Some of the more compelling pieces of evidence comes from third parties. Going back to our breeders, you may wish to consider vet bills relating to microchipping or the first round of vaccinations. Most breeders worth their salt sell a puppy or kitten vaccinated and with a microchip. If you can show vet fees itemising each microchip or each round of vaccinations, this will serve as strong evidence legitimising the client’s declared sales.

If, like me, you have clients who operate on a larger scale, resulting in them doing their own vaccinations and microchipping, then this idea may not help. In this case, it is now for us to do our own business economics tests. Rolling up our sleeves and getting stuck in to the figures behind the business may be one of the only ways to furnish HMRC with satisfactory evidence.

In one of my cases I have had to calculate how many pups my client’s business could actually physically produce. This was achieved by taking the amount of whelping rooms used and then taking averages from credible vet or dog breeder websites to see how many pups a bitch has on average. Take the time the pup needs to be with its mother for, which is usually eight weeks before it can be sold, and you should be able to work out a credible figure.

As HMRC’s assessments are often massively inflated, you can then, based on your results, show how long it would take the client to produce the amount of pups or kittens HMRC are claiming. In my case, this showed HMRC’s figures would take one and a half years to produce if the business was operating at full capacity throughout the year.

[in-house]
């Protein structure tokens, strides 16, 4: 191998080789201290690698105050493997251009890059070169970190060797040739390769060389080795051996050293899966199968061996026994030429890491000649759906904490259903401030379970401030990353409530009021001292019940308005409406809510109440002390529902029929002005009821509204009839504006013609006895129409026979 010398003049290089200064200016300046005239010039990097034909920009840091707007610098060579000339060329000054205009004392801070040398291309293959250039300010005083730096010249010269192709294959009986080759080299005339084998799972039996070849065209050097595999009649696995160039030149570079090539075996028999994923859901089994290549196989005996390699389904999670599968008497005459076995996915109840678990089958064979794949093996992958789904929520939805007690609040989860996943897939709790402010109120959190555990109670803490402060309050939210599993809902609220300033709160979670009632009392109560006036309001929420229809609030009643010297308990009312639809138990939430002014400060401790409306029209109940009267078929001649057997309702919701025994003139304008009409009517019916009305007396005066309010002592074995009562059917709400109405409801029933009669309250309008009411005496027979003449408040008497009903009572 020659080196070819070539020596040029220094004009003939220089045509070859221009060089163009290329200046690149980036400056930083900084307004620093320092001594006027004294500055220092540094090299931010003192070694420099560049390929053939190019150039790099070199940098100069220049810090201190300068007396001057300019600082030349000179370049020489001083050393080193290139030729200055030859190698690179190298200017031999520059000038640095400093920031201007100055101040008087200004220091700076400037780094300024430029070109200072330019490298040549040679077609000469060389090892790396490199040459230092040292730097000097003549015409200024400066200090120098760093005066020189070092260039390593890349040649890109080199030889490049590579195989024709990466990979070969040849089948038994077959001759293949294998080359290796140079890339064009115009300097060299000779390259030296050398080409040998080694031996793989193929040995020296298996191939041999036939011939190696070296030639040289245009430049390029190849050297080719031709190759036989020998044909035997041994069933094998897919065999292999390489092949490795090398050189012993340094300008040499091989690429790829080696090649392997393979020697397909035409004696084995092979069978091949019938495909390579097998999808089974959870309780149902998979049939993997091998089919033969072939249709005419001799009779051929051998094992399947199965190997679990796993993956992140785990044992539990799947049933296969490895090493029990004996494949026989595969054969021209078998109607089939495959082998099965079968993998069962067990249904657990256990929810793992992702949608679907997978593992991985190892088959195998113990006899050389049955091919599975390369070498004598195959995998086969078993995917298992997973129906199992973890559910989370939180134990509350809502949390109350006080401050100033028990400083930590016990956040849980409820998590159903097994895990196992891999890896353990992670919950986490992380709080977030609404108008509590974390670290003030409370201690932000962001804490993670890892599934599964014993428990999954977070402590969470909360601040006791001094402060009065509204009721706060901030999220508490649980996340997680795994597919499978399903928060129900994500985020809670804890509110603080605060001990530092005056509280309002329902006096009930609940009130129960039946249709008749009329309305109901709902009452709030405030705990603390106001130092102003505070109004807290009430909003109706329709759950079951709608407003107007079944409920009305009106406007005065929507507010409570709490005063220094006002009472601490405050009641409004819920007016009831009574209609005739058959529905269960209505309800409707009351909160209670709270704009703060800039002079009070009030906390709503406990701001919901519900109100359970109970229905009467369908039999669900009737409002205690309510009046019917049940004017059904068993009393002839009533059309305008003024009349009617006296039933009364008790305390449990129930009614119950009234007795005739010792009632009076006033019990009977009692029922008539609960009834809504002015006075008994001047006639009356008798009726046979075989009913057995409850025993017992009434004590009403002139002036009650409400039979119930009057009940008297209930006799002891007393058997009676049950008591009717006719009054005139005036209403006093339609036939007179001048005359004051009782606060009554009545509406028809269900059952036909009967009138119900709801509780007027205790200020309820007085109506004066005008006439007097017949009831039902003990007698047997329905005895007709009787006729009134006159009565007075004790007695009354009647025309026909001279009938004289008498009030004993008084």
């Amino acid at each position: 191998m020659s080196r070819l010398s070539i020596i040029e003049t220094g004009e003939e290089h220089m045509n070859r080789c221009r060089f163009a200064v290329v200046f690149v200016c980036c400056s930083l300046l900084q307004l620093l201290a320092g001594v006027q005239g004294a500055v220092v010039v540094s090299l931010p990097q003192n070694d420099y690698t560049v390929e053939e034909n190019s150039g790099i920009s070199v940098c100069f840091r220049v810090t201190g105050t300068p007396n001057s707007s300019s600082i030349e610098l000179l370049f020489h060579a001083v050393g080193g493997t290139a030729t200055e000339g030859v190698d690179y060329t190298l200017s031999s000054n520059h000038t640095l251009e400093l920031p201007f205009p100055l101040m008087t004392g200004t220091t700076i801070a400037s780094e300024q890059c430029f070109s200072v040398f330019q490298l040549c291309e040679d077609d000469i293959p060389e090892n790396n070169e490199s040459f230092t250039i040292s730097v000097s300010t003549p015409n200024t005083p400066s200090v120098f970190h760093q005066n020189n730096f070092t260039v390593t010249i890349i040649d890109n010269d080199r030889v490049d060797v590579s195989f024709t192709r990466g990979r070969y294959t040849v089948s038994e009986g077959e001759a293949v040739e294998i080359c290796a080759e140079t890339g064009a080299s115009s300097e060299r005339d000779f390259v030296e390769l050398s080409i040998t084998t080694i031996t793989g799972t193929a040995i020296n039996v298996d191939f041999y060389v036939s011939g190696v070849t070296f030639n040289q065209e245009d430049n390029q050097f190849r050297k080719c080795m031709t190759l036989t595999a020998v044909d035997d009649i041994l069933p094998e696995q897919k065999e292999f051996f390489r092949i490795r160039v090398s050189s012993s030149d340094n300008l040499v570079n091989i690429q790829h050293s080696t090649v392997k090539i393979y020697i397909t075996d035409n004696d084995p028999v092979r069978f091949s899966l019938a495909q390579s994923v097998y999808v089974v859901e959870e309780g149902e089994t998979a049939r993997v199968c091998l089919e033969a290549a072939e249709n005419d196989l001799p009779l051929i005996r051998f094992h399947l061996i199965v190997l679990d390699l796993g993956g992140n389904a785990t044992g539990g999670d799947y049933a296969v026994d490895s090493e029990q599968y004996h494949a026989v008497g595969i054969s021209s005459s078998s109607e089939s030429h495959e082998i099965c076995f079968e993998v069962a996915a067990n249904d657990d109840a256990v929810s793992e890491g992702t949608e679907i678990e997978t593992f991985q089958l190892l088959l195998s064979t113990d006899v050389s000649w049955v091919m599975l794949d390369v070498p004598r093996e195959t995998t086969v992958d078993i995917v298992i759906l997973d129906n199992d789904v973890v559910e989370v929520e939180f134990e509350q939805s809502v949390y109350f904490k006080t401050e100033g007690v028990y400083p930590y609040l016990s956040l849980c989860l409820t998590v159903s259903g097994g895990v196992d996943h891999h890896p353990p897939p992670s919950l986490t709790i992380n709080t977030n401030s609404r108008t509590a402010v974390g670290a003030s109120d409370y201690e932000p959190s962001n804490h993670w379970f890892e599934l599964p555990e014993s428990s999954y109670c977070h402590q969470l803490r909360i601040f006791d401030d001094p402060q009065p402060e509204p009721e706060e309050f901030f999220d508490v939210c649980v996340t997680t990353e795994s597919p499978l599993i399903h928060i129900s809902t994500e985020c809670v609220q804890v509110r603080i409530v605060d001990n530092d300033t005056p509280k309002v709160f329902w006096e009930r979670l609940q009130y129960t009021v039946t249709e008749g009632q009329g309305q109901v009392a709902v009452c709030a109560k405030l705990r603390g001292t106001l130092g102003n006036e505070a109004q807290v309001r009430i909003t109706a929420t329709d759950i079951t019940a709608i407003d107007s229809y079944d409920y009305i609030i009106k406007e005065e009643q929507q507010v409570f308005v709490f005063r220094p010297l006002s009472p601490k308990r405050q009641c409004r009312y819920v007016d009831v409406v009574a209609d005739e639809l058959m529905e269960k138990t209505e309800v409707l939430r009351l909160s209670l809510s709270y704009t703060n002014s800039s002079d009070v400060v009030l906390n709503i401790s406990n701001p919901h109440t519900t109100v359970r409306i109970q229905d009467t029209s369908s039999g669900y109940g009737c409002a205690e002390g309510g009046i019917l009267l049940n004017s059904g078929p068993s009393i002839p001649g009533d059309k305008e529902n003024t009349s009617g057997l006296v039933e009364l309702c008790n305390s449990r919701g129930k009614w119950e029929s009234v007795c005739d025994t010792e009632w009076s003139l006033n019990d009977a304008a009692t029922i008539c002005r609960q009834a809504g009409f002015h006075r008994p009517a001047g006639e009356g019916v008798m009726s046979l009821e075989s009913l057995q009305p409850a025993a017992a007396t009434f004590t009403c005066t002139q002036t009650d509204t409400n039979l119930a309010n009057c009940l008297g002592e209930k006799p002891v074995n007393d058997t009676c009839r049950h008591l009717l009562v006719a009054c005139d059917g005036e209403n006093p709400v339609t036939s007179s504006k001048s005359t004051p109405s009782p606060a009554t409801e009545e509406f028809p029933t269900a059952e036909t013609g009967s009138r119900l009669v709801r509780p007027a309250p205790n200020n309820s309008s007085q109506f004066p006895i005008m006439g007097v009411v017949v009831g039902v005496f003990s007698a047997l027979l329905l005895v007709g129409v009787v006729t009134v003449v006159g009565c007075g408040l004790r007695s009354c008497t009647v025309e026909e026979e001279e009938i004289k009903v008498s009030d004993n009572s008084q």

How can we help?

If you have a client who is subject to the same or a similar inquiry, and you are struggling to get the upper hand, please do not hesitate to contact us.

Every case needs to be looked at on its own merits, but where one strategy may work for one client, another may need to be implemented for someone else. There are countless ways of approaching suppression cases and we can be as creative with our approach as HMRC are with their figures. Please share this article with your clients


If you have a consultancy query, why not contact the Consultancy Team on 0844 728 0120 to discuss it. Our team of experts have a wealth of experience and can also provide a written consultancy service at competitive rates.

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mm

VAT Consultant
0844 892 2470


Chris joined HMRC in 2014 where he began his career working in self-assessment income tax.
At that time, he gained his Diploma in Business and Accounting with The Association of Chartered Certified Accounts (ACCA).
Chris later trained to become a VAT assurance officer within the Complex and Agents directorate where he initially worked on cases that were selected via HMRC’s internal campaigns and then later worked as a VAT repayment visiting officer.